However what Nea does not understand in all her youth and idealism , is that sourdi does not want to be saved: She willfully accepts her fate and her marriage to Mr.Chhay because she finds financial stability and a secure future. Since the beginning of the story Nea believes that she is saving or protecting Sourdi from the expectations of her mother and Mr. Chhay. The mother and the uncle have fix a marriage with an older man named Mr.Chhay. Sourdi is a young girl that has a boyfriend name Duke, But her mom really dosen’t cares what Sourdi thinks or wants. So Sourdi meets Mr.chhay and she feels uncomfortable in the
Connie is a fifteen-year-old who is trying to make the best of her life by seeking attention from others. Having the attention, she wants makes her feel superior, and make her feel like no one can tear down her ego. The only one trying to tear down her ego is her mother who wants her to be like her older sister June who is the opposite of Connie. She is mature and even helps the family out. For Connie to be taught a lesson of her conceded qualities, she encounters meet Arnold.
Her lack of the need for love relates to her Person vs. Society conflict of being very boyish when she is supposed to be a proper young lady. Jill Williamson emphasizes this by stating that “Jo is very much of a tomboy, who often wishes in the story that she had been born a boy” (Williamson). As Jo gets older, her sisters press her more and more to be ladylike because the want her to fit in with society, but Jo never truly lets go of her “inner boy.” Meg is only a bit older than Jo and at a glance they may seem
Put me down easy, Janie, Ah’m a cracked plate” (Hurston 20). Nanny is successfully able to convince her granddaughter through her own traumatic experiences and make her feel “sympathy” as she tells Janie she doesn’t want her life to be spoiled like her own life was. At first, Janie refuses to marry Logan Killicks. Nanny being the older one, defends herself by saying “put me down easy” since she can no longer care for Janie and only her wish is for Janie to get married and be protected from the dangers she and her own daughter faced. By calling herself a “cracked plate” Nanny further elucidates that she went through many hardships in her own life and wants to do the right thing for her granddaughter by
Her advice is intended to help her daughter, but also to scold her at the same time. This mother is strong believer in domestic knowledge and believes that through this wisdom her daughter will be spared from a life of promiscuity or being, in her words, a "slut". Most importantly, it allows readers to see the detrimental measures of gender roles that are brought upon young girls just coming into womanhood. It is through the understood setting, constructive
Ni kan’s mother pushed her hard. She only wanted Ni kan to succeed but she was being selfish in away. It is like her Mother did not have this perfect life so she wanted to have Ni kan to live the life she dreamed of having. Ni kan was terrible in the way that at every practice she was faking knowing how to play and she knew the man could not hear and did not know any better. Ni kan took advantage of him.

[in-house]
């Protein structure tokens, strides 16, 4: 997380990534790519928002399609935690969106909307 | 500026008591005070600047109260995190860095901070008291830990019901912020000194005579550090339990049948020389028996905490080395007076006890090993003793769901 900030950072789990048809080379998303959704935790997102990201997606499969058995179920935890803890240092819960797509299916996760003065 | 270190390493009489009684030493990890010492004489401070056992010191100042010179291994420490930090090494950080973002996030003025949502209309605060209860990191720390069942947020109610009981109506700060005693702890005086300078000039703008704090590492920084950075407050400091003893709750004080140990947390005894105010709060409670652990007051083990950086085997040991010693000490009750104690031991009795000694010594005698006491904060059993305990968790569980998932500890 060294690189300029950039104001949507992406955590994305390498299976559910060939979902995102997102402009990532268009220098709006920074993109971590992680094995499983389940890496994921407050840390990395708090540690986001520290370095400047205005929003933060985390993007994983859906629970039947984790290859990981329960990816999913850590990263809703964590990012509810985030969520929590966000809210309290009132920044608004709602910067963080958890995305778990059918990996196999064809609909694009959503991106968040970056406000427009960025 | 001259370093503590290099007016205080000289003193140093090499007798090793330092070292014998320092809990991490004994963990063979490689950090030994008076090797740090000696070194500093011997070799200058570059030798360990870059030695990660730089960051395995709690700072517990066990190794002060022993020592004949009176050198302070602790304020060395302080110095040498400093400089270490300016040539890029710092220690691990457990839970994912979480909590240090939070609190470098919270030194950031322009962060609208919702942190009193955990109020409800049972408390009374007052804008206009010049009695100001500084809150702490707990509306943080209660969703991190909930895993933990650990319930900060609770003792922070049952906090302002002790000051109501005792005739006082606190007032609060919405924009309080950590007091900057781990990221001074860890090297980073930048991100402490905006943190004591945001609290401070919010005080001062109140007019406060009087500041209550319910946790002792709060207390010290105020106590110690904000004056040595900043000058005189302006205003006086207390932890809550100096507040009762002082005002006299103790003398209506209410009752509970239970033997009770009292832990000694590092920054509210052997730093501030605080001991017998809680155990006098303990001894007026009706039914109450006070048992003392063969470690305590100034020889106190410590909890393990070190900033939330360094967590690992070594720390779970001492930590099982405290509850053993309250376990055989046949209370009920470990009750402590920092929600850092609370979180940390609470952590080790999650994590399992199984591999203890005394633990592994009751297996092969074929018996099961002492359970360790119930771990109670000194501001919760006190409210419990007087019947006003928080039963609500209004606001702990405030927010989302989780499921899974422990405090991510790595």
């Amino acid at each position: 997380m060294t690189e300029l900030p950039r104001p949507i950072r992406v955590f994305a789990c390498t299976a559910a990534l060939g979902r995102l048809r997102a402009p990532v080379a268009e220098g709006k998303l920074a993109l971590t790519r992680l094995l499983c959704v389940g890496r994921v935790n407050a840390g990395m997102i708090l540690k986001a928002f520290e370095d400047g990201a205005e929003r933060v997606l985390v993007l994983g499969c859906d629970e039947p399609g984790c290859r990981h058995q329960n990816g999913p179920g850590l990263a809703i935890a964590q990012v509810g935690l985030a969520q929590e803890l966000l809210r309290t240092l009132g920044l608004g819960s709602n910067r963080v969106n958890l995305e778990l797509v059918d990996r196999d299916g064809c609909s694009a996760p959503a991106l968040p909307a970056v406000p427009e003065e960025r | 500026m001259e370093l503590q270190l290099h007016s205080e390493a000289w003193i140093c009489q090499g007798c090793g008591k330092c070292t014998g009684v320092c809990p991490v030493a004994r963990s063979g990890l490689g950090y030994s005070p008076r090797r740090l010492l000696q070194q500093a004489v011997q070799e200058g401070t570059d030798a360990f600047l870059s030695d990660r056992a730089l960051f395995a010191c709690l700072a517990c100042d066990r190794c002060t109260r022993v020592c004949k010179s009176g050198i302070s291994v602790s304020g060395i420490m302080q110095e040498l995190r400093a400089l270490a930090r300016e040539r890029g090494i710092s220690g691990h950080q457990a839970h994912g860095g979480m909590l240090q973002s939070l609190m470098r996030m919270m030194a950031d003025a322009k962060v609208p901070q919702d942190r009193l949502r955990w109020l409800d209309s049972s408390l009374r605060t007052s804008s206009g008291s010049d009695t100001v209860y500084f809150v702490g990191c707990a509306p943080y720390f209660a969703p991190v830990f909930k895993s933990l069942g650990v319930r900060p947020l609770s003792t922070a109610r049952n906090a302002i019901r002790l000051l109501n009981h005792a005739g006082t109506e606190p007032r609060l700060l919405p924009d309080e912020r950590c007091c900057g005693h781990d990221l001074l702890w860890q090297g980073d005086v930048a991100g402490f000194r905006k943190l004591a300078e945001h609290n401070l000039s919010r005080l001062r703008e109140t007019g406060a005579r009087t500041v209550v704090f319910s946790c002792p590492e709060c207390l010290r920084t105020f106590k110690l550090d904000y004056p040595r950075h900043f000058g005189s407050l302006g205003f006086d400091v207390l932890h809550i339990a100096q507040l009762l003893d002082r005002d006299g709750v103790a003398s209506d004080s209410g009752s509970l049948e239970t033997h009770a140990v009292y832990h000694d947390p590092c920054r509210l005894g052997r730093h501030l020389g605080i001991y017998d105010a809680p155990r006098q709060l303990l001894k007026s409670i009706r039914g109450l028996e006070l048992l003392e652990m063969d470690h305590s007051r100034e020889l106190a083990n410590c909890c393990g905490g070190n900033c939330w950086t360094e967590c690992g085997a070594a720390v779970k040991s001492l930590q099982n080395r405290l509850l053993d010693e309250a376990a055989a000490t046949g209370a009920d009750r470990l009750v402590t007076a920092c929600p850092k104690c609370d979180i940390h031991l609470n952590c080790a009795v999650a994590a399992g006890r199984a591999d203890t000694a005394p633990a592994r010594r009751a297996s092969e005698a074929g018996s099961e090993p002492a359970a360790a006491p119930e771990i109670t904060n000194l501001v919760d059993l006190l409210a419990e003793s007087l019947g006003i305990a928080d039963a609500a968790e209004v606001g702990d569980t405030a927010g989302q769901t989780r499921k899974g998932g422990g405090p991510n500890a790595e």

During the film some aspects such as ethics underlines in the story. For example, the protagonist, Charlie, is an ethical young woman, but is not shown doing any ethical acts because she ties on as a young girl a lot of responsibility, that she does not have enough life knowledge to handle yet. She is the oldest daughter in her family, and was named after her mother 's favorite sibling, whom she has a lot of similarities with. The catharsis in the film is what is happening to the characters, and the viewers are comprehending the conflict they are going through. For Charlie there is no catharsis because she lives a mundane life, and is looking for some excitement by wishing her uncle will visit.
I think that Capulet had every right to be angry as he would have wanted the best for Juliet. I sympathise greatly for Juliet. Parents should be caring and supportive, whereas Juliet’s parents are not, which makes me sympathise for Juliet. Lady Capulet does not understand Juliet’s feelings and does not care about her opinions as she did not spend much time with her. Juliet’s mother just wants to take advantage of Juliet’ marriage which is selfish.
(Bloom) This scene “reveals Ruth 's independence, expressing her right to choose and to assert control, yet it also depicts the desperation of a working-class woman who cannot afford to have another child.” (Bloom) Mama greatly opposes Ruth getting an abortion. Her conservative views and religious beliefs do not allow her to consider this as an option. She remembers the
Lucy despises this notion almost as much as she loathes her mother and struggles with it daily. One concept she finds very repulsive is the importance of a woman’s image. She is disgusted by Dinah’s obsession with beauty and comments that “among the beliefs I held about the world was that being beautiful should not matter to a woman, because it is one of those things that would go away” (Kincaid, 57). Later on she mentions that “for the first time ever [she] entertained the idea that [she] might be beautiful”, but declares that she will “not make too big a thing of it” (Kincaid, 132). Lucy’s rejection of society’s emphasis on appearance frees her from the insecurities that are brought upon by a self-image based on looks.